Back in the 18th century, the smell of burning garbage sickened Thomas Jefferson so bad that he started paying folks to burn their trash across the river. (So much for environmentalism.) In 1757, Benjamin Franklin designed the first colonial waste-management program to fix the putrid streets of this city. And since, we’ve tried just about everything, including pigs, to shrink our slop. The endurance of Filthadelphia is strong.
Philadelphia mayors of present, both real and imaginary, have noted that litter is a civic stain on Philly’s otherwise resurgent reputation as an international city. Mayor-elect Jim Kenney wants to bring back street-sweeping and reconstitute the city’s anti-litter campaign. At The Philadelphia Citizen’s event in September, “Athletes & Their Cities,” Connor Barwin said that if he was mayor, the first thing he’d look to fix would be not the schools, not the traffic, not the police … but the trash.
Citizen columnist Jeremy Nowak has advised Kenney to send a signal right away that “you’re an action-oriented leader.” Declaring war on our trash epidemic could send that very signal, and be popular, as well. There is no pro-litter lobby, after all.
Here are three ways Kenney can move the needle on litter:
Pay as You Throw (PAYT). The basic concept here is straight out of Econ 101: Financial incentives can alter social behavior. In this case, changing the way we charge people for waste collection can lead to higher rates of recycling and conservation. And that, in turn, should lead to less litter ending up on our streets.
One study of cities that have converted to “Pay As You Throw” found that, on average, the amount of garbage disposed fell by 17 percent and recycling rates shot up.
Right now, if you own a commercial establishment or multi-unit building that receives municipal trash removal, a $300 fee is imposed on you annually. But buildings with more than six units, along with manufacturers, wholesalers and other large-scale premises are ineligible. Which means that the vast majority of the city gets garbage collection for free or pays a private hauler. But what if you received a bill for how much trash you threw out—but not how much you recycled—instead? You’d probably be a lot more careful about not throwing plastic bottles in the black bins and food waste in the blue bins, no?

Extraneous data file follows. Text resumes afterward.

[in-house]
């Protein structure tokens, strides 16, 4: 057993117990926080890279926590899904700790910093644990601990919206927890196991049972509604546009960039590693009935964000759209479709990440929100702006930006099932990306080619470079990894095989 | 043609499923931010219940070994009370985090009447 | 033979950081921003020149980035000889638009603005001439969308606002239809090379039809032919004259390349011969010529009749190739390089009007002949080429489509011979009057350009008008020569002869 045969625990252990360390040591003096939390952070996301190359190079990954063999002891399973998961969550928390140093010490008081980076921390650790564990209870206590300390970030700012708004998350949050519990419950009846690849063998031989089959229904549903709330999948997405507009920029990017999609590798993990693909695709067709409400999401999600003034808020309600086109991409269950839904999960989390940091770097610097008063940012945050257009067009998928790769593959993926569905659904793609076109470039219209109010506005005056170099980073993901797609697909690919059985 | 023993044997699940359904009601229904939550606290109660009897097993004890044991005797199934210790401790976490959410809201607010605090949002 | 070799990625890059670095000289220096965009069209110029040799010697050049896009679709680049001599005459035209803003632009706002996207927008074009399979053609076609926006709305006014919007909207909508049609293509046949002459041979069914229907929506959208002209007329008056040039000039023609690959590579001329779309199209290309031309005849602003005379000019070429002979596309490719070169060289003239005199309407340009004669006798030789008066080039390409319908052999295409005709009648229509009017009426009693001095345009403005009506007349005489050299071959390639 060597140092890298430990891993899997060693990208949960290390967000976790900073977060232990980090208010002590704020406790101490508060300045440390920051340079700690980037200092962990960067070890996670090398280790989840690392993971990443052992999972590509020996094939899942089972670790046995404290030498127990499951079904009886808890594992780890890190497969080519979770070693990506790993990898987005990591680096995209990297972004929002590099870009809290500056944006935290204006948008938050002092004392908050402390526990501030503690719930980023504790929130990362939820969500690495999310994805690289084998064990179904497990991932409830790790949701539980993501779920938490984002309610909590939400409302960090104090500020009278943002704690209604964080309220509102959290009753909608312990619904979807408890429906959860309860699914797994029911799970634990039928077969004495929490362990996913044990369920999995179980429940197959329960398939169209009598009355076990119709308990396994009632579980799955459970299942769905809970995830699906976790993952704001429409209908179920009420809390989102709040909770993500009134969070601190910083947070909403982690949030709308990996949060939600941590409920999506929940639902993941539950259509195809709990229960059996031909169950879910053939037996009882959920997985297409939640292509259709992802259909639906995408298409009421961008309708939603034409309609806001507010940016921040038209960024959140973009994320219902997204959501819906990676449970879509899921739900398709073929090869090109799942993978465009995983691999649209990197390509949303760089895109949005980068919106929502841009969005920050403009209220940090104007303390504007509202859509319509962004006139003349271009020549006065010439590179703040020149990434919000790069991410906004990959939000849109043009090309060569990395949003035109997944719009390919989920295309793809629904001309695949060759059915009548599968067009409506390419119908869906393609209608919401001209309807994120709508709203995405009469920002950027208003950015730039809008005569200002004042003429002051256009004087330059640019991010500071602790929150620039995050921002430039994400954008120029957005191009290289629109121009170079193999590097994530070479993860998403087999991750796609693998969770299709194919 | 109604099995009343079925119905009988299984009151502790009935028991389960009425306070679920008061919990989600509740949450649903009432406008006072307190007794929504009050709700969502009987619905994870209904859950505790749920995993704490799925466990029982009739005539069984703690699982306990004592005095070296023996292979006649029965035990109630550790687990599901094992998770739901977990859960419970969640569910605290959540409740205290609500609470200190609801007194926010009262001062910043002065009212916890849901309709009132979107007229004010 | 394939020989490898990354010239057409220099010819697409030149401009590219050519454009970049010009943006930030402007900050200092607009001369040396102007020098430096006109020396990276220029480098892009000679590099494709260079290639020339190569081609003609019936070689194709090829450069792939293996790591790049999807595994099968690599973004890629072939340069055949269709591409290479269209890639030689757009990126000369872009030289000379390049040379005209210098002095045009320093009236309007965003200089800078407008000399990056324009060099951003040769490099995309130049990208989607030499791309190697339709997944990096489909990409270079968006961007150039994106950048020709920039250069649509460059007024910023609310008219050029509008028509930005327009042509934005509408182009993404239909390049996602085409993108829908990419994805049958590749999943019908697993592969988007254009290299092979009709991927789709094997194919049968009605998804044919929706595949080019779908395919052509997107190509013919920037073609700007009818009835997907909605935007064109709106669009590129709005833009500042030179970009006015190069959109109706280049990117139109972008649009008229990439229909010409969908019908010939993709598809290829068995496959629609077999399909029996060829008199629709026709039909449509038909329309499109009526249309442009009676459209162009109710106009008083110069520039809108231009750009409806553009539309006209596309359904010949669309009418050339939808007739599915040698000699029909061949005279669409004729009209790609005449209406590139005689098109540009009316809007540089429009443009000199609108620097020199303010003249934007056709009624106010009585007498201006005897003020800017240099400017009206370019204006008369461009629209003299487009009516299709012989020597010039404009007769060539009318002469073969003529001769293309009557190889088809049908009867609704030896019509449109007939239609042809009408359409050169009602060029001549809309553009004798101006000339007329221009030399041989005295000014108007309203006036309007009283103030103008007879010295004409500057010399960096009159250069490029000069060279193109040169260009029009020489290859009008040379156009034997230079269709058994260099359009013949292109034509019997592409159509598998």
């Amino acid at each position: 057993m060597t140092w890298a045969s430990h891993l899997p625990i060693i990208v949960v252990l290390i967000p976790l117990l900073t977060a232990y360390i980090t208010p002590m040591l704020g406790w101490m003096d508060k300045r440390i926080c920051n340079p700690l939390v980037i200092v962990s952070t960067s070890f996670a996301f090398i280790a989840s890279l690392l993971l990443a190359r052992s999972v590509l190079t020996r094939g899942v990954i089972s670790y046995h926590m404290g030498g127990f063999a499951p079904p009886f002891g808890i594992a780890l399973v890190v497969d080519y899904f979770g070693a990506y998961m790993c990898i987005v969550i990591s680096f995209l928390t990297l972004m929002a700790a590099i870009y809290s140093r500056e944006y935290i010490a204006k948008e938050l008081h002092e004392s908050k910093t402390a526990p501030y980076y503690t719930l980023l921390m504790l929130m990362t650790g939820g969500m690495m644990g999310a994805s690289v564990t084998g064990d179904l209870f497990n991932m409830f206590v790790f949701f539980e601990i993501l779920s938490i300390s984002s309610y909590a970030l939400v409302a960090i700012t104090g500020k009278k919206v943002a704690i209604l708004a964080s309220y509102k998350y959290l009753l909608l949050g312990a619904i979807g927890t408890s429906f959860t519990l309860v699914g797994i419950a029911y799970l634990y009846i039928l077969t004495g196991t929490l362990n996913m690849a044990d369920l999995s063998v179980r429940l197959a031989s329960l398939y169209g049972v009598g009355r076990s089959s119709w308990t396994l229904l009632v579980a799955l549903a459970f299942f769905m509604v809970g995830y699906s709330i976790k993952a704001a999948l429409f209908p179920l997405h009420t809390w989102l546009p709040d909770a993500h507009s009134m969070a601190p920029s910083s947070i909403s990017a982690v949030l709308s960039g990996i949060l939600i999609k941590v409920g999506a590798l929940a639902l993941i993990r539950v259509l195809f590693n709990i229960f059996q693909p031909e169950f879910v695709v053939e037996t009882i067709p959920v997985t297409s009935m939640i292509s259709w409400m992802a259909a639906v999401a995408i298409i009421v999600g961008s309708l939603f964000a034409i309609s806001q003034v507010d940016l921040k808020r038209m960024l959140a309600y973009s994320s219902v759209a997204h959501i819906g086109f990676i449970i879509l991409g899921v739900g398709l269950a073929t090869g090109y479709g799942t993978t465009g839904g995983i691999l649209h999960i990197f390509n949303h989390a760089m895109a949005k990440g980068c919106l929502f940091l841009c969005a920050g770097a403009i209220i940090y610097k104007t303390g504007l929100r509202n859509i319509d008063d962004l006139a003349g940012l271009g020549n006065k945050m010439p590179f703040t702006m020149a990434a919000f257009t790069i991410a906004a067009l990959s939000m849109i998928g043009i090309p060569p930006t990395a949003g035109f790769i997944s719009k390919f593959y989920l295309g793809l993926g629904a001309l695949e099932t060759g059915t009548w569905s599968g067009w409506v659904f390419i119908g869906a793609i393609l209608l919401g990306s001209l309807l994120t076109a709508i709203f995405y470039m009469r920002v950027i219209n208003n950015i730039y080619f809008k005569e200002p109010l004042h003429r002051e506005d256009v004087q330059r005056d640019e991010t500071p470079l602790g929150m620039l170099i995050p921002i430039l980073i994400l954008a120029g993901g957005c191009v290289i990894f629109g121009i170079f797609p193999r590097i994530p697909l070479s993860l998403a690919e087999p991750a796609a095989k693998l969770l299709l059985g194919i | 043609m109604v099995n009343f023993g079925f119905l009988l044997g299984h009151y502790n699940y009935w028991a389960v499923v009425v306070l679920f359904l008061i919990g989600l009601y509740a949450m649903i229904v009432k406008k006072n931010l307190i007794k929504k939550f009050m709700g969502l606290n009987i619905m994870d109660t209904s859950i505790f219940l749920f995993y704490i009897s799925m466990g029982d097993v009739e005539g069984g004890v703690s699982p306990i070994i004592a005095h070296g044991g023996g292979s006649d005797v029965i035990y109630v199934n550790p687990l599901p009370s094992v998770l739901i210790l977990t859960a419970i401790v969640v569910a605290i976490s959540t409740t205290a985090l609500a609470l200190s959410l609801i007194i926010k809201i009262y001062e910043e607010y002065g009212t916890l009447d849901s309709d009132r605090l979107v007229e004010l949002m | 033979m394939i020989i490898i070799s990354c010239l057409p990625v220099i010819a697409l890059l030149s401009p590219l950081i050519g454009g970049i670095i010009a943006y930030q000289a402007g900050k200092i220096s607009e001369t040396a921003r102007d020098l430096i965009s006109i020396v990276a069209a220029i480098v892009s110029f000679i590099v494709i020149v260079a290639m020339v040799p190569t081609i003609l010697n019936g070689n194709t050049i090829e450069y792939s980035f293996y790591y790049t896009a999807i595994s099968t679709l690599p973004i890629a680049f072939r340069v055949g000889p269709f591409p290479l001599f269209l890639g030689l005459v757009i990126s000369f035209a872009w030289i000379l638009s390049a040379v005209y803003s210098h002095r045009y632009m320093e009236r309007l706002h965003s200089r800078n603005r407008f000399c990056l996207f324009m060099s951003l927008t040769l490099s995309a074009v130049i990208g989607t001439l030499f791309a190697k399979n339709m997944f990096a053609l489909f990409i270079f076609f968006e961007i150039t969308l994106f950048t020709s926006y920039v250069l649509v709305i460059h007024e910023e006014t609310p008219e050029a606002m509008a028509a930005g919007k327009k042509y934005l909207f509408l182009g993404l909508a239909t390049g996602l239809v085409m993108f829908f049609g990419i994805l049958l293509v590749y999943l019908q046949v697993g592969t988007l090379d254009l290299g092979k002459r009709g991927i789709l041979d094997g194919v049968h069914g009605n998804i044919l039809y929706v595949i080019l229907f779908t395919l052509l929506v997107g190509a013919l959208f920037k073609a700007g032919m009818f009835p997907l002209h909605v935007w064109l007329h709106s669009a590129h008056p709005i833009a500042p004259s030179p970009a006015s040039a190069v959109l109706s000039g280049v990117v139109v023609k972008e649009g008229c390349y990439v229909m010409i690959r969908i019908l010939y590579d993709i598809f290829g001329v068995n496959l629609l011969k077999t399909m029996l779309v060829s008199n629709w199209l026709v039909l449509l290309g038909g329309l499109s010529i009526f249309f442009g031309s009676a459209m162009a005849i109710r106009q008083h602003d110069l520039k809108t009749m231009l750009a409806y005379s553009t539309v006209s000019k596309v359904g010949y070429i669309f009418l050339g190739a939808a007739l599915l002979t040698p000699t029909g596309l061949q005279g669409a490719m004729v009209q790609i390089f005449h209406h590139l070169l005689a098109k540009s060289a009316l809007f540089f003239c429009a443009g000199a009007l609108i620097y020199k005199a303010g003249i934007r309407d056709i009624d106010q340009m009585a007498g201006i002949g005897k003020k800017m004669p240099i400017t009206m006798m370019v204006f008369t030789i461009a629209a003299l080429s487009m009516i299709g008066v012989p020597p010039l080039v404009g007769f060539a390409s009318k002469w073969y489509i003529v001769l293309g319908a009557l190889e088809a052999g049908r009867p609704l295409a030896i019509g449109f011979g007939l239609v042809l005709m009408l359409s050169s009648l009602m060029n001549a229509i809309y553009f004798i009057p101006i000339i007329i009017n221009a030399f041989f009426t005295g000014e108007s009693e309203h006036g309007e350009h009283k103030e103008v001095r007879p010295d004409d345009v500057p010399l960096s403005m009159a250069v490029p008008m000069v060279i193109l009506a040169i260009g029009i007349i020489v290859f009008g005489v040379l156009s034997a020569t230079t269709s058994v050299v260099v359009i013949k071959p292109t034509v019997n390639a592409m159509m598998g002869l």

That’s Pay as You Throw in a nutshell. It’s a policy that has been implemented in more than 25 percent of municipalities nationwide, including Minneapolis, Seattle, and Austin. There are a few models for PAYT. One is to use distinctive-colored prepaid bags that become the only ones municipal waste haulers will touch. Your “bill” is a product of how many bags you need to buy. There’s a PAYT system in which different cart sizes are offered—with residents getting charged more for the larger receptacles (and any additional bags left curbside). Then, the most precise and efficient form of this incentivized system, weight-based PAYT. High-density trash compactors are rigged with a scale that measures each household’s garbage. The haulers scan a unique barcode on each standard-issue receptacle, weigh the trash, crunch it up, and mark the poundage in a computer system that will generate a bill pertaining to each individual building.
A 2006 study of cities that had converted to PAYT found that on average, the amount of garbage disposed fell by 17 percent and recycling rates shot up, although separate studies have recorded both higher and lower figures. Regardless, any amount of decline suggests that when people are forced to pay proportional rates for how much they throw out, they start conserving trash as they would any utility, whether that’s air conditioning in the summer or heat in the winter.
At least in an ideal world that happens. Communities that have adopted PAYT also report increased illegal dumping, which accounts for a not-insignificant amount of the reduced collection. There’s also the problem of people compacting garbage into fewer bags (known as the “Seattle Stump”) to avoid paying more, wherever PAYT is levied per bag or bin size. While most municipalities offer low-income residents some form of aid or price reductions in the PAYT system, there are also concerns about the additional costs that residents will pay, particularly people with large families.